This blog post was originally published at Digica’s website. It is reprinted here with the permission of Digica.
Heart rate detection with Open CV
It’s probably no surprise to you that heart rate can be measured using different gadgets like smartphones or smartwatches. But did you know you can measure it using just the camera of your smartphone? One that isn’t necessarily from a top-shelf?
The good news is that it’s quite possible that in some 5 to 10 minutes you’ll know quite well how it works. Bon appetit!
You have to look slowly
Let’s start with some basic knowledge: most devices equipped with cheap RGB cameras are capable of recording videos in 30 frames per second which is well above the highest possible heart rate frequency.
By the way, fun fact is that North America television runs at a framerate of 29.97 FPS and European one – at 25 fps. A framerate higher than that will look at least weird to our eyes. When analyzing those frames one by one we (by “we” I mean our little Python scripts) can discover a surprising amount of information. Let’s introduce a little bit of theory.
A little bit of theory
If we analyze the recording of your faces and amplify each color channel changes, it is possible that after partitioning the video into frames we see different colors pulsing alternately:
(I took some face and made color tweaks on my own. We could replace it with one of our faces)
Disclaimer: these images are more of an illustration. In reality, the colors don’t spread so evenly (due to shadows, fat, etc.). But I didn’t want to make things too complicated for now.
This pulse is visible because with each heartbeat our blood vessels become more greenish, and they remain more reddish in between:
This means that what we should do is isolate a sole green channel where the pulse is visible the most.
The other two channels are also helpful though. Why? Because thanks to them we can filter out external factors, such as variable lighting of the scene. We can do that by dividing the green channel values by the other channel values. The output would mean the frequency of the very pulsation we care about.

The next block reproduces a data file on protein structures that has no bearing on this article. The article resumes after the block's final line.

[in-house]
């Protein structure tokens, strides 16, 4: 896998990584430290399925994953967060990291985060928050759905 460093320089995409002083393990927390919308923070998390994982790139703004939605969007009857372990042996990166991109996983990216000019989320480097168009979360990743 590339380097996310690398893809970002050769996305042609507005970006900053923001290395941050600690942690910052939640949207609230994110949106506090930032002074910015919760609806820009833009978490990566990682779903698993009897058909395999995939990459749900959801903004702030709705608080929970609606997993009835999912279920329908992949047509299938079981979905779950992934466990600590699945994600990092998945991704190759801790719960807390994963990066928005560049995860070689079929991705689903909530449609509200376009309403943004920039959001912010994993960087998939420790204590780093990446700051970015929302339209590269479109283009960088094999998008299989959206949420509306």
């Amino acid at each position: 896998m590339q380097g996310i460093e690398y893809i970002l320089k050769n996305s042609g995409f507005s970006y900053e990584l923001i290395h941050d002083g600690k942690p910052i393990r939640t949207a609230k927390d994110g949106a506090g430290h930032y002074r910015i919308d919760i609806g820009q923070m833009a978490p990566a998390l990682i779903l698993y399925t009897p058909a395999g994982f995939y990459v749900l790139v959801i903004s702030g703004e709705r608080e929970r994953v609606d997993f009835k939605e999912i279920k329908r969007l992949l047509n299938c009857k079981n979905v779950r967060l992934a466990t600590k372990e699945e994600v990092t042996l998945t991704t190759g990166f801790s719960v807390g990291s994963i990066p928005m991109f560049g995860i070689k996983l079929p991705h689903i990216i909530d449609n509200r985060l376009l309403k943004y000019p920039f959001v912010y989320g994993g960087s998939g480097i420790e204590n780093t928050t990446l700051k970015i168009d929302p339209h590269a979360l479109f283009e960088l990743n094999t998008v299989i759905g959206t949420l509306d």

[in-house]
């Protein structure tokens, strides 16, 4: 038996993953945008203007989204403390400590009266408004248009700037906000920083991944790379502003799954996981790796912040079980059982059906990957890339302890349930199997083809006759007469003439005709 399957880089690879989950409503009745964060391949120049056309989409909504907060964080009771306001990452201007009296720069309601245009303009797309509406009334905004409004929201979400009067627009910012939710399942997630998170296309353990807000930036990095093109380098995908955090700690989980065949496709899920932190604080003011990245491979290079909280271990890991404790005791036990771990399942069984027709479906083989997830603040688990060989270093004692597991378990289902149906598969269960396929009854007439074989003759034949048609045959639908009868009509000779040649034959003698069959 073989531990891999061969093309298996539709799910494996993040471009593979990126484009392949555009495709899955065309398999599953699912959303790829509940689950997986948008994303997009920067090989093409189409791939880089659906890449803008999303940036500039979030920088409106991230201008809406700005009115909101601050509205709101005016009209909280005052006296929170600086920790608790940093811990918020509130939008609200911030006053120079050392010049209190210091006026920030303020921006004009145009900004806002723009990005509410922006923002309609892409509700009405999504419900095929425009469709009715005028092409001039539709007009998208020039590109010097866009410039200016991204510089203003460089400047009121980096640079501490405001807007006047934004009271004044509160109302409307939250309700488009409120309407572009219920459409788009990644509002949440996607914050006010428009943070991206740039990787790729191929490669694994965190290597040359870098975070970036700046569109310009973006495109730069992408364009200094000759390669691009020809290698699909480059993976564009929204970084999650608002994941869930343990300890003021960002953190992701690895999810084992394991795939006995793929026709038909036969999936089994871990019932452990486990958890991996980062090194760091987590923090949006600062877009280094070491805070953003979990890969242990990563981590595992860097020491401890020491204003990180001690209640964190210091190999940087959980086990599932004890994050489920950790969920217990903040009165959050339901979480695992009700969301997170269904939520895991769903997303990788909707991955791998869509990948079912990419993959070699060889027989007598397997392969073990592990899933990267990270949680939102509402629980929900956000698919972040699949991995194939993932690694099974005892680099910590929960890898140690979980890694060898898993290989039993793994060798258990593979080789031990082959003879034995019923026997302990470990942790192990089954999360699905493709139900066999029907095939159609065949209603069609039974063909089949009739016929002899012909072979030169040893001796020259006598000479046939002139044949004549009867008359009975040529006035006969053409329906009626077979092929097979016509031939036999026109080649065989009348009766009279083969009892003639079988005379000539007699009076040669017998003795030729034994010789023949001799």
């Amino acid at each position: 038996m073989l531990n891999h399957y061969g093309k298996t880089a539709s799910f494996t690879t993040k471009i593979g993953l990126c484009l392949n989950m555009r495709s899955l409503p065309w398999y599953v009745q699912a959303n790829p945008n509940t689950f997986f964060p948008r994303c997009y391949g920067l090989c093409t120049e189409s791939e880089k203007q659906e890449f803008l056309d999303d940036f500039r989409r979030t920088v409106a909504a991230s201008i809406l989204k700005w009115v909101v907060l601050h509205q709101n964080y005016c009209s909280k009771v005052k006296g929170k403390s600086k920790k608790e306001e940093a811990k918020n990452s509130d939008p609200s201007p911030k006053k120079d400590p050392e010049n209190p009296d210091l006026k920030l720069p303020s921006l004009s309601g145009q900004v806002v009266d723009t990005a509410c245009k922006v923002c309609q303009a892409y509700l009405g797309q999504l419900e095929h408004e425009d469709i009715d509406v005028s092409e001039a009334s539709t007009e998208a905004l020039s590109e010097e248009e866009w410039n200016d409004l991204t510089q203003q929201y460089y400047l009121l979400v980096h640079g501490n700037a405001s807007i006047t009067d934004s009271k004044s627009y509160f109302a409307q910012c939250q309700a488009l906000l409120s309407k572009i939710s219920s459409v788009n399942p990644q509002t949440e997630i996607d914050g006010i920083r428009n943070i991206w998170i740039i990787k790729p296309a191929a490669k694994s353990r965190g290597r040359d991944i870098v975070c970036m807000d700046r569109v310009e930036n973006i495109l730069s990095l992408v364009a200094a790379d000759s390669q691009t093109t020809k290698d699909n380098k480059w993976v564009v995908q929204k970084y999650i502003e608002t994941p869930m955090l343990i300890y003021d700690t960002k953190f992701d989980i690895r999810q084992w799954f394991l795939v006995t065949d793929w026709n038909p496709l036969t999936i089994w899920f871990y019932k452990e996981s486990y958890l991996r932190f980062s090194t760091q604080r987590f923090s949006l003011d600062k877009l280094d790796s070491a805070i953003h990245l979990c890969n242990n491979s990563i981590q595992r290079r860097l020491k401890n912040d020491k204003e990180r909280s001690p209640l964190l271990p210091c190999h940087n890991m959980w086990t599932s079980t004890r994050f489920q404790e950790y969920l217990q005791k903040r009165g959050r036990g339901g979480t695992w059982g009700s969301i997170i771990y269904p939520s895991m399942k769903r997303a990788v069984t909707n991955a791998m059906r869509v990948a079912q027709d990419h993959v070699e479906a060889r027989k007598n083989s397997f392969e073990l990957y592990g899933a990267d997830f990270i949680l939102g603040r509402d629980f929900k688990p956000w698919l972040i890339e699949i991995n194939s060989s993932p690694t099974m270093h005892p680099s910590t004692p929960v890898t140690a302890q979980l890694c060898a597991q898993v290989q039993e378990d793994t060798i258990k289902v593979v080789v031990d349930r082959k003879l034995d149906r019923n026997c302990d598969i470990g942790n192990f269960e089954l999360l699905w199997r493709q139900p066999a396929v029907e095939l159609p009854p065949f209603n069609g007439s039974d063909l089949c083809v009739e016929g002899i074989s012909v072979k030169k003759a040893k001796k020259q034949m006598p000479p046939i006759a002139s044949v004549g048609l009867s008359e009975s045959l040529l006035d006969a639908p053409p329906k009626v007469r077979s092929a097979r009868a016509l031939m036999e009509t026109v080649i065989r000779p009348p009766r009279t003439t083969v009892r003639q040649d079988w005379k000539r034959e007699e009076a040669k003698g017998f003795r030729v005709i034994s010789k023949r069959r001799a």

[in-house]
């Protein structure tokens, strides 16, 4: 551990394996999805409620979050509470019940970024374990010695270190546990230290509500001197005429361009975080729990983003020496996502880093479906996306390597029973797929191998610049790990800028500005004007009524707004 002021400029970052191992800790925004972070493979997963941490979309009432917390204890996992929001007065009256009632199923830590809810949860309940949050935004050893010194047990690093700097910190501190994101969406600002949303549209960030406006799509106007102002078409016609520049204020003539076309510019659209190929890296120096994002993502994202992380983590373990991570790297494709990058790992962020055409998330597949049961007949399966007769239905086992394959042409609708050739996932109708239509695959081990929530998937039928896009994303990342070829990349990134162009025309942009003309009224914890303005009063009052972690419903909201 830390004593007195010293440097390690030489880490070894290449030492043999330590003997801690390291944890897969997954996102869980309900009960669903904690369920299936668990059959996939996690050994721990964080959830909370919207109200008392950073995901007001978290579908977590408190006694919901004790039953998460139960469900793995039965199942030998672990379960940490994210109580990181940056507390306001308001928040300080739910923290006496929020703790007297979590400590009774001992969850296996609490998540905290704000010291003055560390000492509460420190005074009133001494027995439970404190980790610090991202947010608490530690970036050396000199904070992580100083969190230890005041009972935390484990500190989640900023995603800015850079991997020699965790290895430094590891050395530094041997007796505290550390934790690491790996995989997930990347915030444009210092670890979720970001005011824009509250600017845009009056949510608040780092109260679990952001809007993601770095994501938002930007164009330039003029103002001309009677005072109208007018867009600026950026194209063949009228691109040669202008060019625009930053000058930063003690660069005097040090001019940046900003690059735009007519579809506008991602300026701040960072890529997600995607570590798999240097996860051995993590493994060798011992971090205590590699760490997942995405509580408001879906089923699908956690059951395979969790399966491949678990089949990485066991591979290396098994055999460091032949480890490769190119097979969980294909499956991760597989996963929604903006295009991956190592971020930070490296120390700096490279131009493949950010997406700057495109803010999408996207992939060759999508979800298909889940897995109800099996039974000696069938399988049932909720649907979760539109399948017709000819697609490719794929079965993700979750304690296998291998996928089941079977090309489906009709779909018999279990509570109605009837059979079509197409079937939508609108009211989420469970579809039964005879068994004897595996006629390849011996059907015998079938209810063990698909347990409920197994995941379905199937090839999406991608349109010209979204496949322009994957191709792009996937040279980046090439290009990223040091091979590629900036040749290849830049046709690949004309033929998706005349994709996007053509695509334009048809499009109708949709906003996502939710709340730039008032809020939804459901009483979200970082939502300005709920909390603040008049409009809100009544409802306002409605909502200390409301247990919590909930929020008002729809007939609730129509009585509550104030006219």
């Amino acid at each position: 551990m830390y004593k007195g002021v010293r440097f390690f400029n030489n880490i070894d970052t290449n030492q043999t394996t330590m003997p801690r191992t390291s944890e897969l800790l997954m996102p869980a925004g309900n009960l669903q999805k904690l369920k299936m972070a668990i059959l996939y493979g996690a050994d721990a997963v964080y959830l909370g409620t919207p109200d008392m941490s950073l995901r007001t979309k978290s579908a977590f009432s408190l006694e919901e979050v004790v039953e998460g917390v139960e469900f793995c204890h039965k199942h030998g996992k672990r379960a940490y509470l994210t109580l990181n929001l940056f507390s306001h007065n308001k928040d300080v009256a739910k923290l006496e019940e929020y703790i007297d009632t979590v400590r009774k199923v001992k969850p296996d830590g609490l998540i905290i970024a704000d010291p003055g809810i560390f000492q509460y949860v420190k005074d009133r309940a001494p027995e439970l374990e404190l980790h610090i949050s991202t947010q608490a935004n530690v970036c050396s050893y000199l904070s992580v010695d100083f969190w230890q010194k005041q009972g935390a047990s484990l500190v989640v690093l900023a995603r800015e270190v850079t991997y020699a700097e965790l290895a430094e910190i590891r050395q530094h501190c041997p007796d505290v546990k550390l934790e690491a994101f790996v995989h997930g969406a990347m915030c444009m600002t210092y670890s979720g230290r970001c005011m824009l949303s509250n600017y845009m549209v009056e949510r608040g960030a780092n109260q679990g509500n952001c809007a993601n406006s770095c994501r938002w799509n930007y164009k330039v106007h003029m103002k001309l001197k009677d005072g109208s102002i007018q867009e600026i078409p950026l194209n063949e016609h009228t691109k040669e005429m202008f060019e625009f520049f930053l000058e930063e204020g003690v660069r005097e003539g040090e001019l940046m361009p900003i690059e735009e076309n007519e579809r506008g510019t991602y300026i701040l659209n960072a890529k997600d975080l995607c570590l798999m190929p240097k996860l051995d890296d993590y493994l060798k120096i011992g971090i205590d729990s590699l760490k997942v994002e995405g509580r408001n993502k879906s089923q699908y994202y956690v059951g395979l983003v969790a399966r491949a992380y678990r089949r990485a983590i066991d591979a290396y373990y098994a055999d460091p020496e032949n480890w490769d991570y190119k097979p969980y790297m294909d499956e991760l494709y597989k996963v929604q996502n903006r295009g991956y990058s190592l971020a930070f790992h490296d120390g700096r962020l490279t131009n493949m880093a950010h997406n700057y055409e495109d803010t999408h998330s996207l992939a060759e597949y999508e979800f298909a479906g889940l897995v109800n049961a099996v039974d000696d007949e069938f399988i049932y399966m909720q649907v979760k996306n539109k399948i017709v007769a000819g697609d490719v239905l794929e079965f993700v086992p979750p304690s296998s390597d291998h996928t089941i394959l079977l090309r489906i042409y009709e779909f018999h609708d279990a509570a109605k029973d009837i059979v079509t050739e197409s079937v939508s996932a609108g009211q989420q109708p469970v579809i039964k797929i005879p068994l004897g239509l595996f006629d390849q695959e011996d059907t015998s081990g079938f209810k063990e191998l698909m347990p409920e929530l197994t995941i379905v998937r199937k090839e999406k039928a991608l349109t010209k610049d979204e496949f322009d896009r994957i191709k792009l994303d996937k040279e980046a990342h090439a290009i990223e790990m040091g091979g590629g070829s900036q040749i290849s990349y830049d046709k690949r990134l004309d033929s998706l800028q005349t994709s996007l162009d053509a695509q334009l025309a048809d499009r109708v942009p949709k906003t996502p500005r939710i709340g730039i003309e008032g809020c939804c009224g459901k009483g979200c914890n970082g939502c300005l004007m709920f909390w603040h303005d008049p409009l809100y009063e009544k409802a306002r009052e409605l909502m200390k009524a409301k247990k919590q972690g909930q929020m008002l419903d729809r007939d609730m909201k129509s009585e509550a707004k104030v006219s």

The next thing will be to use Fourier Transform (for all of you who are interested in the details of its implementation – a fantastic article on that supplied by Intel Software Innovators was published here).
So, let’s suppose we already capture camera output frame by frame and want to analyze color channels. What exactly would we like to look at? Is it the whole face? Or should it be just a part of it? How about a forehead, since it lacks shadows and other distractors? And most importantly, which algorithm to use?
Whatever we decide to detect, it is quite probable that our old friend OpenCV will be helpful, since it’s light, quick and great for face recognition.
Detection using Haar feature-based cascade classifiers is a tool used for face detection. It was introduced in 2001 and its core is still used today. For anyone interested in its basic assumptions and details of how it works, here’s the link.
As you can see here, this classifier comes with numerous pre-trained weights used for actual detection of specific objects. It includes faces (frontal and profile, with and without sunglasses), body (full, upper or lower), smile, or eyes.
Do we see a forehead here? No, but we don’t need to. Let’s have a look at this image:
Here’s the basic thing you can do with OpenCV with some 30 lines of code: detection of face and eyes within it. So far so good, right? But what about the forehead?
If you are a bit creative, the coordinates of the forehead are already handed to you on a platter. The only thing you’ve got to do is make use of upper Y coordinates of eyes and upper Y coordinates of the whole face, combined with leftmost and rightmost X coordinates of either of them.
Ok, we’re close to the end. There are two small things to mention though.
Object tracking for better precision
The thing that’s left is the accurate tracking of the same pixels frame by frame. Why is that so important? Because the pixels turning dark can stem not from the pulse, but from the changes in texture between the parts of the skin we’re looking at. To put things simply, we have to be very precise to look at exactly the same places each time.
To make sure we do that, we can apply another OpenCV tools which you can easily find by googling “Open CV Object tracking”. What they do is they track characteristic points of an image and inform us what transformation was the object subject to.
Once we know how much the object moved, we apply the inverse transform to the image.
As you can see such tools are not only accurate but also resistant to e.g. occlusion:
Can all skin colors be covered?
As we base our algorithm on the green and red channels of a skin color, applying it to different skin tones might be tricky. However, covering multiple types of complexions, from bright skin (RGB: 255, 229, 200), to dark skin (RGB: 45, 34, 30) is possible according to the authors of this article.
Not only skin color but also body fat level, beard, fringe, glasses or wrinkles might either make the signal weaker or interfere with the skin parts we analyze. Sweat on the other hand can significantly change the skin light reflectivity causing camera image saturation. . Remember to take those into account when testing your algorithm!
By the way: I encourage you to question the quality of your testing dataset every time an image recognition topic is mentioned. As many researchers prove, Machine Learning algorithms tend to be tremendously biased (towards for example white skin color (link, link, link)). In case of ou algorithm I would strongly advise you to test your solutionon various skin colors throughout the whole development process.
Hope this article gave you some insight into how such algorithms can be made! And that you didn’t get too bored in the meantime:)
Data Scientist, Digica